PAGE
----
The invitation to the party for Lev Grossman’s The Magicians read “Apartment #0004,” which seemed about as plausible as “Platform 9 ¾.”
In fact, the party was on the second floor. Fortunately there was a man waiting outside to direct guests upstairs, as well as (more whimsically) a map of the novel’s fictional world posted alongside the elevator.
The third novel from the Time book critic, The Magicians follows the journey of a 17-year-old Brooklynite transported to “Brakebills College for Magical Pedagogy.”
Addressing the crowd, Mr. Grossman said that when he began working on the book in 1996, his premise had seemed “fascinatingly original.” People chuckled.
He considers himself a Rowling fan, and has been presenting The Magicians at Harry Potter conferences. But, he pointed out to The Observer, there’s a lot missing from the Harry Potter books for an adult reader. Sex, most obviously. In any case, Mr. Grossman gamely included some “wizard rock” (“wrock,” in the parlance of the rabid Potterites he’s profiled) in the party play list along with some Neutral Milk Hotel.
He said that his novel’s less obvious literary antecedent was Brideshead Revisited. Waugh fans will notice the homage, he said: “I committed highway robbery.” Brideshead is one of his favorite books, although he avoided it for years. “Its title is really deadly,” he explained, like The Mill on the Floss or something.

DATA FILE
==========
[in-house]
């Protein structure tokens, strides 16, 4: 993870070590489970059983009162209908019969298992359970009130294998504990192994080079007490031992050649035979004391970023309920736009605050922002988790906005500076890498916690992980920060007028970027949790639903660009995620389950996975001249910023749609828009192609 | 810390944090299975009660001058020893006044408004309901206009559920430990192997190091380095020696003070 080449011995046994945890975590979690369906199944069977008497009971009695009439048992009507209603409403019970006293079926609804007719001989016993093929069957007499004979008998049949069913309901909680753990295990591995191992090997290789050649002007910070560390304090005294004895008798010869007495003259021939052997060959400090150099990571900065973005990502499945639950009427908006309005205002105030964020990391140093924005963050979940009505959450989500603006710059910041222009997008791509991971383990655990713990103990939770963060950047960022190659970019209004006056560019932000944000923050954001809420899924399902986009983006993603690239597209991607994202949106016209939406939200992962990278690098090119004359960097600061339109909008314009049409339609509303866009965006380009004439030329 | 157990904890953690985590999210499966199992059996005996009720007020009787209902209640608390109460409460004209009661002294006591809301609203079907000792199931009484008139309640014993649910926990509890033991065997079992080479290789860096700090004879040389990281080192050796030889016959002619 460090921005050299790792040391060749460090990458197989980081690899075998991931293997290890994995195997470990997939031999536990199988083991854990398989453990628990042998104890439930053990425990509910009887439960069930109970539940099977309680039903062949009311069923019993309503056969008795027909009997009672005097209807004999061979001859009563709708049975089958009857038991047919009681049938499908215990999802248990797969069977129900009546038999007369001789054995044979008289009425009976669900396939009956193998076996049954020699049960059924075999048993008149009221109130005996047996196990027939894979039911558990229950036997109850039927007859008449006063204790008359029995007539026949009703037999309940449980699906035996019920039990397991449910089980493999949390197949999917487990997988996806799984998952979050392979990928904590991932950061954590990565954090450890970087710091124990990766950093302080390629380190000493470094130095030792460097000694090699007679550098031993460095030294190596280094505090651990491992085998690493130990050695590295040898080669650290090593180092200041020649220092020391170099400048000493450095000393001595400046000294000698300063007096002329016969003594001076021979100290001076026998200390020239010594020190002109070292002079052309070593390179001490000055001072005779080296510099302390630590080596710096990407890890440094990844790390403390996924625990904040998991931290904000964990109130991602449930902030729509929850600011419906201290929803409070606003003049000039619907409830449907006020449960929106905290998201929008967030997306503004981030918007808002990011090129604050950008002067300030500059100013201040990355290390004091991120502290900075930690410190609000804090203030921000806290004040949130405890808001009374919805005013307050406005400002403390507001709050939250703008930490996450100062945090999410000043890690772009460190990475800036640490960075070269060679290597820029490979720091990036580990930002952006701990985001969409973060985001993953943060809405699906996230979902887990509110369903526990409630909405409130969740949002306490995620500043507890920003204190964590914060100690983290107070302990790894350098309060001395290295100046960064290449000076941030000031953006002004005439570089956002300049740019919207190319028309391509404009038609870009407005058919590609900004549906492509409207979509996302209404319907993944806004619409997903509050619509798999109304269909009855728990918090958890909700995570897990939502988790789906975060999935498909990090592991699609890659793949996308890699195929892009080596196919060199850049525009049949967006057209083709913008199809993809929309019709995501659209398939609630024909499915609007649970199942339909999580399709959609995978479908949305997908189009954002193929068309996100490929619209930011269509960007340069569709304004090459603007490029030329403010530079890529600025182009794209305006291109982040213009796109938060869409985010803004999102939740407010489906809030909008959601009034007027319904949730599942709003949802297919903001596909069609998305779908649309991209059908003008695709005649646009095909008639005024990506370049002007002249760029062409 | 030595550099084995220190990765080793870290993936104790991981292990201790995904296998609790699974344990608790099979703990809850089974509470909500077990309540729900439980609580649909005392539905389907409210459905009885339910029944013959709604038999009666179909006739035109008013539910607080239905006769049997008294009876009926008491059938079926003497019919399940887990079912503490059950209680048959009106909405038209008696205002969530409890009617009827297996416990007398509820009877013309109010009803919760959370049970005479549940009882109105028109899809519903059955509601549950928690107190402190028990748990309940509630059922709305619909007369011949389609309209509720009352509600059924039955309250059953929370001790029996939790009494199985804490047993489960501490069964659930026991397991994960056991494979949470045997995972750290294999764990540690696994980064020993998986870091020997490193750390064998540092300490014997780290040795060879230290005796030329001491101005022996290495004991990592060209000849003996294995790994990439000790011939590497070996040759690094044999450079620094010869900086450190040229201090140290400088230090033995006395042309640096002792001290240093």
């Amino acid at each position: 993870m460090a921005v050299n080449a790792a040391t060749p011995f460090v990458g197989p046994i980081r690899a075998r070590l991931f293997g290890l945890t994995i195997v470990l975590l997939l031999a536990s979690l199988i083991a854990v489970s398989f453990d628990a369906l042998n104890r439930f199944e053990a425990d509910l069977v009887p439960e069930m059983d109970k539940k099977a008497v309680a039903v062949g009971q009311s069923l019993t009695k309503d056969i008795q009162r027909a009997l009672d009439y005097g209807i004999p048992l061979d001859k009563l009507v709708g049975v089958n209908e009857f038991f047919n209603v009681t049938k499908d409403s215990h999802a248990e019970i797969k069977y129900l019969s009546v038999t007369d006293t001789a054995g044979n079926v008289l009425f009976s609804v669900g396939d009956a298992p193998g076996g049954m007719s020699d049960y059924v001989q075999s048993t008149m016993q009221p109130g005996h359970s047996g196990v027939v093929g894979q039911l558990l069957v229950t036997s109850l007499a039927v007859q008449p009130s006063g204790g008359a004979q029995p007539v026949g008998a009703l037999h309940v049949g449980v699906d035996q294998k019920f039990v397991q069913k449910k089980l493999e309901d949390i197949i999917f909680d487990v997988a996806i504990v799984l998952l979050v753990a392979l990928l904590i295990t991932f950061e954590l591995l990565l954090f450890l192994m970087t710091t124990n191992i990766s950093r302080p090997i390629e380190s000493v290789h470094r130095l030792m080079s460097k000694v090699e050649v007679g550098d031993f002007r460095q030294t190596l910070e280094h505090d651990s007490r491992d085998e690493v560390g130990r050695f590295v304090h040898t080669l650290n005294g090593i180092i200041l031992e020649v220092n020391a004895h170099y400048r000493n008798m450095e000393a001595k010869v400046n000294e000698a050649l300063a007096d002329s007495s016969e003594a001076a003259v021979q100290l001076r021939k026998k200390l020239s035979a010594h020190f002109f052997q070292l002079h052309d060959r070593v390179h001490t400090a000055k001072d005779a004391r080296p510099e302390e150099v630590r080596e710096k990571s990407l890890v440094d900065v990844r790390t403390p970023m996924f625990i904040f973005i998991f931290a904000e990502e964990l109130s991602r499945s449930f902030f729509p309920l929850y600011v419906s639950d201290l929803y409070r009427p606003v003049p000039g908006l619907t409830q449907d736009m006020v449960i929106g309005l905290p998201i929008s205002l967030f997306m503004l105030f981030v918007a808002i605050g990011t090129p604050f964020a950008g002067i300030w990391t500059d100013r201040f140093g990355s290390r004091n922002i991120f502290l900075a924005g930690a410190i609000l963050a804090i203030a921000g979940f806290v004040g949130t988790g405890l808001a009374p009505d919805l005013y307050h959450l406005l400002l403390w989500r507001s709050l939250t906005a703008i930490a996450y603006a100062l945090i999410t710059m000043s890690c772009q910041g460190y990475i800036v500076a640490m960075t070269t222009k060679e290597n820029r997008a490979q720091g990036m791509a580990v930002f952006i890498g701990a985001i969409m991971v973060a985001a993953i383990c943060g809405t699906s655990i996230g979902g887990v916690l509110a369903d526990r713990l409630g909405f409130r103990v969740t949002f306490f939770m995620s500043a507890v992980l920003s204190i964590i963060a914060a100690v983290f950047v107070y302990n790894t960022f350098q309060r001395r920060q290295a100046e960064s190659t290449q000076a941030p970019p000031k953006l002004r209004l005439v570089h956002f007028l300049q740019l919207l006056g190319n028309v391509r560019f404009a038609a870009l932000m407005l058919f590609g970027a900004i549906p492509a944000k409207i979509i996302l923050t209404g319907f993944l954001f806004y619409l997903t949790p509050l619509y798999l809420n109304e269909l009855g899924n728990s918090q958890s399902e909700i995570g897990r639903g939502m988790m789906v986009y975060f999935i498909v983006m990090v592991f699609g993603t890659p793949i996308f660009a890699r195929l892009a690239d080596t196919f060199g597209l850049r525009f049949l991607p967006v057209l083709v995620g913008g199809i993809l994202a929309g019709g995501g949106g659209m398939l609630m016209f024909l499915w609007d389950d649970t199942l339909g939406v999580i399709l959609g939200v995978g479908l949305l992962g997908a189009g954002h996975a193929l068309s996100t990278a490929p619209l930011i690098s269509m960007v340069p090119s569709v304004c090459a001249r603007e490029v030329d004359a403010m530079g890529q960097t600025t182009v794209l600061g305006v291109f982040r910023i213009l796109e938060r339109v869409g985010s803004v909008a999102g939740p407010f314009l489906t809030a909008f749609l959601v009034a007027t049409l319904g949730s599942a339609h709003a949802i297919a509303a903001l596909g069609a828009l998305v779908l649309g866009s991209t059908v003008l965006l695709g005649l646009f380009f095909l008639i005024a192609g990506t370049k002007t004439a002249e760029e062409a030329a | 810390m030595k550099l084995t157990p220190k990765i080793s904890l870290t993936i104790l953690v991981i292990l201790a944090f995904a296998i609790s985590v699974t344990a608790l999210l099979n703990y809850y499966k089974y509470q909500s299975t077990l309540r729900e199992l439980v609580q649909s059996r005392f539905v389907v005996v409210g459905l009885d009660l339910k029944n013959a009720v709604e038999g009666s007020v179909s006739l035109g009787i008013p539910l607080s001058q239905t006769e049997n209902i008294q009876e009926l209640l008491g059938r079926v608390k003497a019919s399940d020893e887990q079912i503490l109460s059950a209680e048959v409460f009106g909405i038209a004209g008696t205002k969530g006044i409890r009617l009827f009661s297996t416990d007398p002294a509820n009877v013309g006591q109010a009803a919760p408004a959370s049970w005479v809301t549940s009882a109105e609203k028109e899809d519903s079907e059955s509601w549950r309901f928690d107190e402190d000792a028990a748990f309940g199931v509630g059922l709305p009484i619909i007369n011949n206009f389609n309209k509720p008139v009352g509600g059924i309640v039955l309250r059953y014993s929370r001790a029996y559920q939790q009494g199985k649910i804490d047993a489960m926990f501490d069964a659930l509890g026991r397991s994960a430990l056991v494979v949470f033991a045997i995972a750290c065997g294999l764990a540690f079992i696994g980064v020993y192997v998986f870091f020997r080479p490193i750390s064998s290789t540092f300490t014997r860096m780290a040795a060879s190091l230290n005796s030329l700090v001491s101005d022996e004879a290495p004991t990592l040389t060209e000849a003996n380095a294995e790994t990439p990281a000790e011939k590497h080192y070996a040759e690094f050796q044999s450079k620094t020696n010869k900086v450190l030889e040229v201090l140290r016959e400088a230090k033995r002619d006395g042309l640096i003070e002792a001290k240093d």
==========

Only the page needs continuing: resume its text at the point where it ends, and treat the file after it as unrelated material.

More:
Hosts Belinda Luscombe and Jeremy Edmiston’s apartment was cozy in spite of its modern architecture. It featured industrial materials, a large outdoor trampoline, and someone named Spike’s height marked against a wall.
Ms. Luscombe, a senior editor at Time, called Mr. Grossman “a champion,” noting the Harry Potter reviews that required him to read through the night and write in half a day to make the magazine’s Saturday close.
Guests agreed The Magicians seemed like a page-turner. Viking Marketing Director Nancy Shepard said that it would take people back to the childhood experience of giddy, insatiable reading.
That’s actually an experience addressed within The Magicians itself: The hero reminisces about a childhood spent escaping into books, where “happiness was a real, actual, achievable possibility. It came when you called. Or no, it never left you in the first place.”
Real happiness: an experience eminently possible on a trampoline. As the party went on, guests gravitated outside to watch the hosts’ children bounce. The grown-ups circled, watching and laughing, but made do with undersize tumblers of white wine.
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